As far back as 2018, The Columbian urged state officials to clear a daunting backlog of sexual assault evidence kits.
“Victims of sexual assault deserve nothing less,” we wrote. “Recovery from the crime depends upon assurance that authorities are aggressively pursuing the case. After victims are raped and then subjected to an intrusive hospital examination, allowing kits to languish essentially amounts to another violation.”
With the state launching a series of measures to address the issue, we added: “Each of these steps is essential to reducing and prosecuting a crime that is particularly heinous and can leave emotional scars as damaging as the physical assault. Providing assurance that assaults will be taken seriously not only will help to prosecute offenders but will embolden victims to step forward.”
Five years later, it is laudable that Washington has effectively cleared its backlog of unprocessed rape kits. Attorney General Bob Ferguson announced this week that 99 percent of kits have been processed and the others are being examined. As Rep. Tina Orwall, D-Des Moines, said at a news conference: “Each of those kits was a survivor whose voice was never heard, who never had a pathway to justice. And we’re here to close that chapter.”
More important, Ferguson said his office is aware of convictions in 20 cases related to newly tested kits and of DNA matches in approximately 2,000 cases. Clearing the backlog would be pointless without effective follow-up from investigators and prosecutors.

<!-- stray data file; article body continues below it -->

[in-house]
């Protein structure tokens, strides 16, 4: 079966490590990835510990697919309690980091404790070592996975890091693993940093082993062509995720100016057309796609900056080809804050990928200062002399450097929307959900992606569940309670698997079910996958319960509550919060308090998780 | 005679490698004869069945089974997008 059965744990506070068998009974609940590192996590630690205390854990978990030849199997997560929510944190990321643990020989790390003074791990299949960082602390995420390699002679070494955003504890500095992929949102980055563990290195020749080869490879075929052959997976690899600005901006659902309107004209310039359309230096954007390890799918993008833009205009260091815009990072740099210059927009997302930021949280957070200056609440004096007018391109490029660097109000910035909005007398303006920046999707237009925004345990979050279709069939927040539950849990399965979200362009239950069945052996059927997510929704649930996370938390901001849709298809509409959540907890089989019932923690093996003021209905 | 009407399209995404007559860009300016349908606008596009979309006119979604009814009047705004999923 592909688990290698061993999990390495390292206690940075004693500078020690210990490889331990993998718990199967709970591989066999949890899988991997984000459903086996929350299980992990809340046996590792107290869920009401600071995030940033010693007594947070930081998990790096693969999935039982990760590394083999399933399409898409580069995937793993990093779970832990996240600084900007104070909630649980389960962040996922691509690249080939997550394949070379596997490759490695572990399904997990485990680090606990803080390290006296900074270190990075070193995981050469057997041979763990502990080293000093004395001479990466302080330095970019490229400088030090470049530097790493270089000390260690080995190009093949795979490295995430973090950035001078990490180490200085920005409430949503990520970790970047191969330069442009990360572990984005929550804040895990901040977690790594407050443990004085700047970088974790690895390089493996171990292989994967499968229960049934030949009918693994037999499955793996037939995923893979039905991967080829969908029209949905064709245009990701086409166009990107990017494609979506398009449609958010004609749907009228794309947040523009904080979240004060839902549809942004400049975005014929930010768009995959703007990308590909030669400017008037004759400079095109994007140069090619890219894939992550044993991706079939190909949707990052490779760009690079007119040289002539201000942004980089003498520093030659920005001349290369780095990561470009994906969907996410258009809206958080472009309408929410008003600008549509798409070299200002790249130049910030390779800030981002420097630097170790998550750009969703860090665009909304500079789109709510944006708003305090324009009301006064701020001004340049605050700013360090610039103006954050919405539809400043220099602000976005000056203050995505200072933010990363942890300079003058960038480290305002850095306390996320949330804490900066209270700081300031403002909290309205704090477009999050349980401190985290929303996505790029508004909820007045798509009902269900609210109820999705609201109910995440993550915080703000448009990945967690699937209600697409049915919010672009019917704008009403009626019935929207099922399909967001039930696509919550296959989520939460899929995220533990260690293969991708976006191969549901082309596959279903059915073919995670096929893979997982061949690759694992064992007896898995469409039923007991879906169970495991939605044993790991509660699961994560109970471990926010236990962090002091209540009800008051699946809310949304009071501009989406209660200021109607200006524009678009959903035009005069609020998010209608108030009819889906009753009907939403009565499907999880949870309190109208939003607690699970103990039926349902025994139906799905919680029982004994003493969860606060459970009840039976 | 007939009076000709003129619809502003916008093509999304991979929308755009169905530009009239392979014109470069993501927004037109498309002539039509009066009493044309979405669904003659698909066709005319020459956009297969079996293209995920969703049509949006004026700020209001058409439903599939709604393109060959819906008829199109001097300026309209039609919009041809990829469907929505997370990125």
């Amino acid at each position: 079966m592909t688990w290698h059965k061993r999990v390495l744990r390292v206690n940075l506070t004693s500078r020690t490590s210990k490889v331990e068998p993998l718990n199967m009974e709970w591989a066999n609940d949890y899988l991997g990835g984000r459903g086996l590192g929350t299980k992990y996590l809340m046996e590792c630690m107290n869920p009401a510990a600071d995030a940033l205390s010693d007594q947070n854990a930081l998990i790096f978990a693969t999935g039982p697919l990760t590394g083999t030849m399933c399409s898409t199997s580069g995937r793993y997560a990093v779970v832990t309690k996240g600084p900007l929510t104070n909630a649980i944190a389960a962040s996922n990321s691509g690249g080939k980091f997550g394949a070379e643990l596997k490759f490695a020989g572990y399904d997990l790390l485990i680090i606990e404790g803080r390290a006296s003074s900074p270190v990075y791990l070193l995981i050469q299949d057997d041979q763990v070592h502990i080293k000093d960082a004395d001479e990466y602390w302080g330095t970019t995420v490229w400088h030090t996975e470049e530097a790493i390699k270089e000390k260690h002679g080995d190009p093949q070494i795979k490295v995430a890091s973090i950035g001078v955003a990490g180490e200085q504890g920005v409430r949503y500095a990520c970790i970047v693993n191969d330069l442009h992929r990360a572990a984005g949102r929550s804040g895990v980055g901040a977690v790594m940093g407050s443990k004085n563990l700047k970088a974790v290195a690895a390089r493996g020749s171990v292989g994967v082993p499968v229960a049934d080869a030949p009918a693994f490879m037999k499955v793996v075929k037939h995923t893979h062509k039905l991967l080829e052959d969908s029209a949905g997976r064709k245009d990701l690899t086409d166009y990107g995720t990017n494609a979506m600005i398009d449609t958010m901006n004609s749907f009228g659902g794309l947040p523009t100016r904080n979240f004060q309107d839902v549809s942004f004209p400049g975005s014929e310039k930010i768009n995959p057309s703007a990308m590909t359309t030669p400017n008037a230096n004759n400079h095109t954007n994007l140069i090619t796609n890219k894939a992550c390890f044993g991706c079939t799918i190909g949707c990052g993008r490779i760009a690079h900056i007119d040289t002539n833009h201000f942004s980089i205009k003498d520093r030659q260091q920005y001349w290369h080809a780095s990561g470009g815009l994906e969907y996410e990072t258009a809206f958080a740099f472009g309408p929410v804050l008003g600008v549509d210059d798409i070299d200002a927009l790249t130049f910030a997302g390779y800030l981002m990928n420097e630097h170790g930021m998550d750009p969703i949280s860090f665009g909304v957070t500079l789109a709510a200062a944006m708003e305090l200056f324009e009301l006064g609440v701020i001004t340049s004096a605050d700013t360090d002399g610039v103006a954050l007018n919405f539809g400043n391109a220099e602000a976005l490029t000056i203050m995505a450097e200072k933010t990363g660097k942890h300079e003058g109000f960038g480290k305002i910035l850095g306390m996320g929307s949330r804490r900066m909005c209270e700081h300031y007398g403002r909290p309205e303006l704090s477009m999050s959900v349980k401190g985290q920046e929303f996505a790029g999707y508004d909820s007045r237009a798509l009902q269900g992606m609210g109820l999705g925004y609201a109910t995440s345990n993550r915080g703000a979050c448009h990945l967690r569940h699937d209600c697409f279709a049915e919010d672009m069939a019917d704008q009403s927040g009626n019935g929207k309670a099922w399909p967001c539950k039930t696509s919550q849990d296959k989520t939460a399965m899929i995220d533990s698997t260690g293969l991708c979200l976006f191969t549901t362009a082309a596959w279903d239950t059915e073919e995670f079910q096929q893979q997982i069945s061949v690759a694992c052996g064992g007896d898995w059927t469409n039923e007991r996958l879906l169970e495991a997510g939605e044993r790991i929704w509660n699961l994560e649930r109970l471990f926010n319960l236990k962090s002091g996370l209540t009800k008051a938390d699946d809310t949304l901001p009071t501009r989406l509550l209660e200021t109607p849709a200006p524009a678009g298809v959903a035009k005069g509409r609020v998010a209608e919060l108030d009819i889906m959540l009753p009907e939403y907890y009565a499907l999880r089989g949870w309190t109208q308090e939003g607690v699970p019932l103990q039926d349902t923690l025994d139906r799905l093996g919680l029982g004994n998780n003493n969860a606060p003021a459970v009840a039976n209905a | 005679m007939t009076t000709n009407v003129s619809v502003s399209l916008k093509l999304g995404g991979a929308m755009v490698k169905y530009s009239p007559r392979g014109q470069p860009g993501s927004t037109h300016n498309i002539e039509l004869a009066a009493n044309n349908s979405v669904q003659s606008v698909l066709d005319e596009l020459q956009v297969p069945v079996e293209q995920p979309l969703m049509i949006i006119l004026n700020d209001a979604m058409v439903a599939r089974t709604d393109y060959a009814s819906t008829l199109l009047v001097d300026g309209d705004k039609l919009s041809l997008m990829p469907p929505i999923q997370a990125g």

Washington is not the only state in which attention from advocacy groups has made a difference. Too often in all regions of the country, victims have been subjected to invasive examinations only to have important evidence languish in labs and law-enforcement storage rooms.
In 2015, the Legislature provided funding for the testing of kits waiting to be processed. In 2018, lawmakers approved $1.5 million over three years for the Washington State Patrol to hire additional forensic scientists to help with processing, and Ferguson’s office secured $3 million from a national grant. Other measures also played a role: The State Patrol developed a website allowing victims to track the progress of their kits, and Gov. Jay Inslee signed a bill designed to increase the number of nurses trained in treating sexual assault victims and collecting crucial evidence.
Meanwhile, a high-volume lab in Vancouver played a role in reducing the backlog. Officials credited a boost in testing capacity and the lab’s increased staffing and efficient processes.
The fact that the backlog has been cleared is a victory for the public. Officials saw a need to right an egregious wrong, developed processes for doing so, and then followed through.
But continued diligence is equally important. Among the efforts to address the issue, Washington law now requires new kits to be tested within 45 days; officials say the state lab receives approximately 120 new kits each month.
Timely testing of evidence not only is important for providing justice to victims, but to preventing future crimes. Information is automatically uploaded into the FBI’s Combined DNA Index system, which helps link evidence pertaining to all types of crime – not only rape – among the 50 states. The Washington State Patrol’s Crime Lab last week announced a $2.2 million grant from the U.S. Department of Justice to enhance its testing capacity.
As Chris Loftis of the Washington State Patrol surmised: “The indignities of the delays of the past will never be repeated again.”